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Black History celebrations continue despite funding cuts

MILESTONES: Communities will be paying homage to pioneers throughout black history this month

2017 WILL mark the 30th anniversary of Black History Month in the UK, which was established to highlight and celebrate the achievements of black people and their contribution to life in Britain.

Concerns have been raised in recent years that funding cuts for Black History Month have cast a shadow over the event, leading some race equality campaigners to question whether the cuts were part of a deliberate move to erase acknowledgement of the black contribution to UK life and world history.

In 2010, then-London mayor Boris Johnson cut the budget for Black History Month events from £132,000 to a mere £10,000, making it difficult for local councils in the capital to fund events. Local councils across the UK faced similar pressures.

However, several local community and voluntary groups have been undeterred by the lack of money available and are hosting a diverse variety of events on their own or in partnership with local authorities that include special concerts, exhibitions, film screenings and festivals.

Birmingham saw the launch of its Black History Month programme on September 29 with an event at the Digbeth Campus of South and City College, just outside the city centre. Among the speakers was activist Lee Jasper who reflected on the importance of recognising one’s own heritage as a key to future direction.

SUPPORT: Councillor Sonia Winifred

There were also speeches from South and City College principal Mike Hopkins and Paulette Francis Green, from the Blackstory Partnership, who were responsible for producing the launch event.

Prestigious venues such as the Manchester Museum, Tate Britain, Black Cultural Archives and London’s October Gallery have all scheduled major exhibitions to mark Black History Month.

Black History Month 2017 will also see Lambeth libraries in a pioneering partnership with black-led organisations such as Pegasus Opera and Rhythm & Views Festival to deliver a series of events that will feature a selection of writers, artists and performers who will focus on the theme of black contributions to British life.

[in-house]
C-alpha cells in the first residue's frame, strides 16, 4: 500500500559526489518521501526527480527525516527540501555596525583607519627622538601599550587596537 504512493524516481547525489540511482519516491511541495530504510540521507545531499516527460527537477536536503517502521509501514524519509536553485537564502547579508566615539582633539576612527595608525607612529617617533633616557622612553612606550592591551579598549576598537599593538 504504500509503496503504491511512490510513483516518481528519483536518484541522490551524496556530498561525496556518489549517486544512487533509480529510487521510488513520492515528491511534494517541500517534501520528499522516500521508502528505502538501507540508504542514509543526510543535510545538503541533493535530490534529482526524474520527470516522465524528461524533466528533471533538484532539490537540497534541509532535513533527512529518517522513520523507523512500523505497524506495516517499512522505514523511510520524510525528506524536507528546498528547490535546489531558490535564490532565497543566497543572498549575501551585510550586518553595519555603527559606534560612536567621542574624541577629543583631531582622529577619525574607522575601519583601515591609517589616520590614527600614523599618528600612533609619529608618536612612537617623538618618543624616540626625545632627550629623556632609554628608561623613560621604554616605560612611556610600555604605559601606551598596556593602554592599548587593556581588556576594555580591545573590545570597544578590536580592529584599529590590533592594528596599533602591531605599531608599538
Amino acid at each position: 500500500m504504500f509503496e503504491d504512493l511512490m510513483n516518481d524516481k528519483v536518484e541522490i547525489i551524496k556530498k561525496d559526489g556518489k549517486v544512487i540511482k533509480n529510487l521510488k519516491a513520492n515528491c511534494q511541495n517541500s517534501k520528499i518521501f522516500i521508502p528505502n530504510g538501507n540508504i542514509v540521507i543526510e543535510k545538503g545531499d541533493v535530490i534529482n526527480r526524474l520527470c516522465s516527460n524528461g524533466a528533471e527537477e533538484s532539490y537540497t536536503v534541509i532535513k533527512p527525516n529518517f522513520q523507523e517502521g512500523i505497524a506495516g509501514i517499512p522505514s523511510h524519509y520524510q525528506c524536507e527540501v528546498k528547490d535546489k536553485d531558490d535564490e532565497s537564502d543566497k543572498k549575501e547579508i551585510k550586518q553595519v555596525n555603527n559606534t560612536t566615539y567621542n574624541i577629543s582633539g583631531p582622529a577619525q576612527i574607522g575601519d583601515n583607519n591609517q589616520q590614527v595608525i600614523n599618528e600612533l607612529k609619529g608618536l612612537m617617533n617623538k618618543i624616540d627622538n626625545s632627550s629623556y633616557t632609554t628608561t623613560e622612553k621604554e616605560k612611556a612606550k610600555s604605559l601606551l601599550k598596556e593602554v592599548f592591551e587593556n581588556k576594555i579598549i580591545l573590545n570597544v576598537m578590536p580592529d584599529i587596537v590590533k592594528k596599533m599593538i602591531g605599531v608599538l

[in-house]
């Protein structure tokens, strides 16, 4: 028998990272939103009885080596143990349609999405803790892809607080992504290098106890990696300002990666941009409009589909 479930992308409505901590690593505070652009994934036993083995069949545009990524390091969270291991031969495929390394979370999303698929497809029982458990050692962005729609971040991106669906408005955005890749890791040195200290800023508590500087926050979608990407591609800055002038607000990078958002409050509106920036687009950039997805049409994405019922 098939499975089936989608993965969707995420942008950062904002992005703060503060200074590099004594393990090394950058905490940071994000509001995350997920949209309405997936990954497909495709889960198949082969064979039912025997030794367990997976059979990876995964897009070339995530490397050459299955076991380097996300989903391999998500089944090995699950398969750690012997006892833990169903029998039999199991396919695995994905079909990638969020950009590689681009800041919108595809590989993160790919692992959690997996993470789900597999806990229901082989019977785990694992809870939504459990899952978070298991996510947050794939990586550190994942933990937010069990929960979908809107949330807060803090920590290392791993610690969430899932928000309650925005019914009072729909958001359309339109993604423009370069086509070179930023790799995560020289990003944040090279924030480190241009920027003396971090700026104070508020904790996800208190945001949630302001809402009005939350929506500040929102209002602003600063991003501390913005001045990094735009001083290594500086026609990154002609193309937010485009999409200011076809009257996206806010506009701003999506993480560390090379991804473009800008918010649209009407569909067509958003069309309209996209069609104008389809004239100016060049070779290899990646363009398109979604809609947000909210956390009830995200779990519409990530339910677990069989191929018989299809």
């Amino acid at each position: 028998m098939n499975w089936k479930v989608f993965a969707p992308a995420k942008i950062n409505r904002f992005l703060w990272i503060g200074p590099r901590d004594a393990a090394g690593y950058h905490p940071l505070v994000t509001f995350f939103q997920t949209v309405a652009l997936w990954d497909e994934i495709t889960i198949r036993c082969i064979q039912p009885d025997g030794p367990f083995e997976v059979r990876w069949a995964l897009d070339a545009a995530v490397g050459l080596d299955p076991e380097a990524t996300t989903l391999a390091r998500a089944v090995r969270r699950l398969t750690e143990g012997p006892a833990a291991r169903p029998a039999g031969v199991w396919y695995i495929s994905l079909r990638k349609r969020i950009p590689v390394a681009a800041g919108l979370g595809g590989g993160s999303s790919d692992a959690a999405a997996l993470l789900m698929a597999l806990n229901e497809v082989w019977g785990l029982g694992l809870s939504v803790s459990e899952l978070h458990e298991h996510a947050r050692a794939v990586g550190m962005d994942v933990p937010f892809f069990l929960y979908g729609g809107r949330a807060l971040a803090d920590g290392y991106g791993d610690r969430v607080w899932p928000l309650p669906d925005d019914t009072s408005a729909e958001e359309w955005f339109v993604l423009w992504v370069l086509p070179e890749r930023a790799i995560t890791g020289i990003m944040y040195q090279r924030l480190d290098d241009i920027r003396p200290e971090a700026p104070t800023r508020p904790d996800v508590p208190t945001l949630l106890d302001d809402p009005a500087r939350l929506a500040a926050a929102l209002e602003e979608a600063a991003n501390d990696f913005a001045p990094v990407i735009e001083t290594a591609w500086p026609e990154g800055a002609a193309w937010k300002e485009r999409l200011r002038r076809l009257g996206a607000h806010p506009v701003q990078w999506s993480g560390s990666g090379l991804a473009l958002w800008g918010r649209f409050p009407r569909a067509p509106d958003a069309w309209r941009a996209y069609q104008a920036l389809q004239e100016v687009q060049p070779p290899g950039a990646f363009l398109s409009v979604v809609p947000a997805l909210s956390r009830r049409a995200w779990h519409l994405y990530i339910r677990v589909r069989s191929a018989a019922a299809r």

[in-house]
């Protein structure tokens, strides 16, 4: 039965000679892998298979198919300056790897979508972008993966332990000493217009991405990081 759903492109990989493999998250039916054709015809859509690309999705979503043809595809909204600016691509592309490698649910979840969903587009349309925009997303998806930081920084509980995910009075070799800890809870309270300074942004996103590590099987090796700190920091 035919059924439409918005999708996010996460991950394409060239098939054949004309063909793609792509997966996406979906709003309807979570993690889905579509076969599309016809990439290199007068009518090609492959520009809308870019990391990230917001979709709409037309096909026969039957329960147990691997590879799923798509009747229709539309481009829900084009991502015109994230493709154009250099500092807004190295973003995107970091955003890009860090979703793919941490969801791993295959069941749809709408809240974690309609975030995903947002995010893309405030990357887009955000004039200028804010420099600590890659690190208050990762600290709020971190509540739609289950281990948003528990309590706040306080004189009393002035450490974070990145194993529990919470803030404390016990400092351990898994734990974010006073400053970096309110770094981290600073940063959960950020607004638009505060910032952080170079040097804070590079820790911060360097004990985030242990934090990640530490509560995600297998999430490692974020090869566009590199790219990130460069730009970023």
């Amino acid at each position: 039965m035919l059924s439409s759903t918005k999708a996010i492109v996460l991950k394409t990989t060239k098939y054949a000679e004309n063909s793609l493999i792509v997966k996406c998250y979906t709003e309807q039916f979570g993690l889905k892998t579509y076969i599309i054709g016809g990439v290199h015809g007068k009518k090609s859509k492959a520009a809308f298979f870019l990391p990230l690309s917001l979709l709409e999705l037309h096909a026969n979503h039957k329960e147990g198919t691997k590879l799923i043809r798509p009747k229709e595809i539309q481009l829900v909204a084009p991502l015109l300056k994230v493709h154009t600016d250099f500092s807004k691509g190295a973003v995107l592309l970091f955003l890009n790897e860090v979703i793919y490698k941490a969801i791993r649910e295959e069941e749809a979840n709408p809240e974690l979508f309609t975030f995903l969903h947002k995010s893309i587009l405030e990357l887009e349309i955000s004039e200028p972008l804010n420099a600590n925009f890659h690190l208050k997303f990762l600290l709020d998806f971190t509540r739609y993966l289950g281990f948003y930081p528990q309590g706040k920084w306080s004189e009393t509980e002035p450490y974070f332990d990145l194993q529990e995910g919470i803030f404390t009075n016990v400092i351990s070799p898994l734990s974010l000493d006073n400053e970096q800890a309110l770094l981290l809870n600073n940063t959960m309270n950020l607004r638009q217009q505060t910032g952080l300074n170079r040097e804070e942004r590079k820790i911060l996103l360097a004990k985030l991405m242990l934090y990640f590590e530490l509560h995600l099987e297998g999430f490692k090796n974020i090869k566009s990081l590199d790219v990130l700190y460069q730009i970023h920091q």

Councillor Sonia Winifred, Cabinet Member for Equalities and Culture at Lambeth Council, said:

“I am delighted to invite you to this year’s Black History Month celebrations, which will be running throughout October. Last year so many of you told us how inspiring and uplifting you found the events – and this year’s programme is equally as exciting.”

She added:

“This is a wonderful opportunity to learn about and celebrate African Caribbean heritage and culture, which influences and enriches all our lives.”


September saw a milestone for Black History Month celebrations in Scotland when Glasgow City Council hosted its official Black History Month launch on September 28. Its leader, Susan Aitken, spoke at the event and became the first council leader to do so. She told the assembled audience that

“Glasgow cannot deny its own historic links with slavery”.

It was then announced that the city will be looking at how this acknowledgement might be turned into action in the form of creating a special memorial or historical trail. Throughout Black History Month, Glasgow City Chambers will also host an exhibition by the Coalition for Racial Equality and Rights, a Scottish anti-racist organisation which aims to advance work on social, economic and political issues from a race perspective.

Another special event that will mark the 30th anniversary of Black History Month is the re-launch of the 100 Great Black Britons poll. When it was launched in 2003, it prompted a national debate about the central role that black history plays in British history after Crimean war nurse Mary Seacole was voted Greatest Black Briton.

Black History Month editor in chief, Patrick Vernon, told The Voice:

“We believe the new campaign has the potential to further educate, inform and influence the contribution of black people in Britain and inspire a new generation of role models and achievers. It also provides an opportunity for re-assessment and reflection what makes a great black Briton and how we recognise unsung heroes who may not have the profile and the coverage about their impact and legacy.”

October will also see the launch of a special exhibition about The Voice newspaper at London’s City Hall as part of Black History Month and in celebration of The Voice’s 35th year. Founded in 1982 by Val McCalla at that year’s Notting Hill carnival, the newspaper has documented some of the key issues affecting Britain’s black community since that time such as deaths in police custody, creating employment opportunities for young black people and achieving greater representation in mainstream politics.

The Voice is celebrating its 35th birthday this year. Share your Voice memories, comments and birthday wishes on social media, using the following hash tag: #Voice35Years

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